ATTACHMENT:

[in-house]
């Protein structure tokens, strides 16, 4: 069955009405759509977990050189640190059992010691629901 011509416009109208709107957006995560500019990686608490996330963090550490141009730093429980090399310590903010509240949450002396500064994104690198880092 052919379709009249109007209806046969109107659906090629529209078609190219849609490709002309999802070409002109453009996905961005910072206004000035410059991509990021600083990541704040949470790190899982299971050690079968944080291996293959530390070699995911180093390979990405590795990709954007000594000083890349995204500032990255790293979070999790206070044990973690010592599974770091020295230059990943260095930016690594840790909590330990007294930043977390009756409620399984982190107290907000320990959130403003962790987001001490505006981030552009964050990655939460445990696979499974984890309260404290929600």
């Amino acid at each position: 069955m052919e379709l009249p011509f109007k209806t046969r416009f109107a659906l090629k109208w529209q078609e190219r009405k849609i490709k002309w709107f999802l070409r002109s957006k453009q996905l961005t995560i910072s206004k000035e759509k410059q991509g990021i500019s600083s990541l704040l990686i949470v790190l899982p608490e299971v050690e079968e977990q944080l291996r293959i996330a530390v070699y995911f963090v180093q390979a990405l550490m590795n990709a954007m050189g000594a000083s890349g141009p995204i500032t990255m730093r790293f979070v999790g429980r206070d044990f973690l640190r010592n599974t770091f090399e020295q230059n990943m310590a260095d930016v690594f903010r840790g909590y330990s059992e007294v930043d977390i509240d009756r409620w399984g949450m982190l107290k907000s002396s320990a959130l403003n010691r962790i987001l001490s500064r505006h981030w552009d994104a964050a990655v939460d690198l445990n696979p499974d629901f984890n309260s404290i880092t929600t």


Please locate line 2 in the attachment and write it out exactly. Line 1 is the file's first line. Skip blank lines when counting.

């Protein structure tokens, strides 16, 4: 069955009405759509977990050189640190059992010691629901 011509416009109208709107957006995560500019990686608490996330963090550490141009730093429980090399310590903010509240949450002396500064994104690198880092 052919379709009249109007209806046969109107659906090629529209078609190219849609490709002309999802070409002109453009996905961005910072206004000035410059991509990021600083990541704040949470790190899982299971050690079968944080291996293959530390070699995911180093390979990405590795990709954007000594000083890349995204500032990255790293979070999790206070044990973690010592599974770091020295230059990943260095930016690594840790909590330990007294930043977390009756409620399984982190107290907000320990959130403003962790987001001490505006981030552009964050990655939460445990696979499974984890309260404290929600």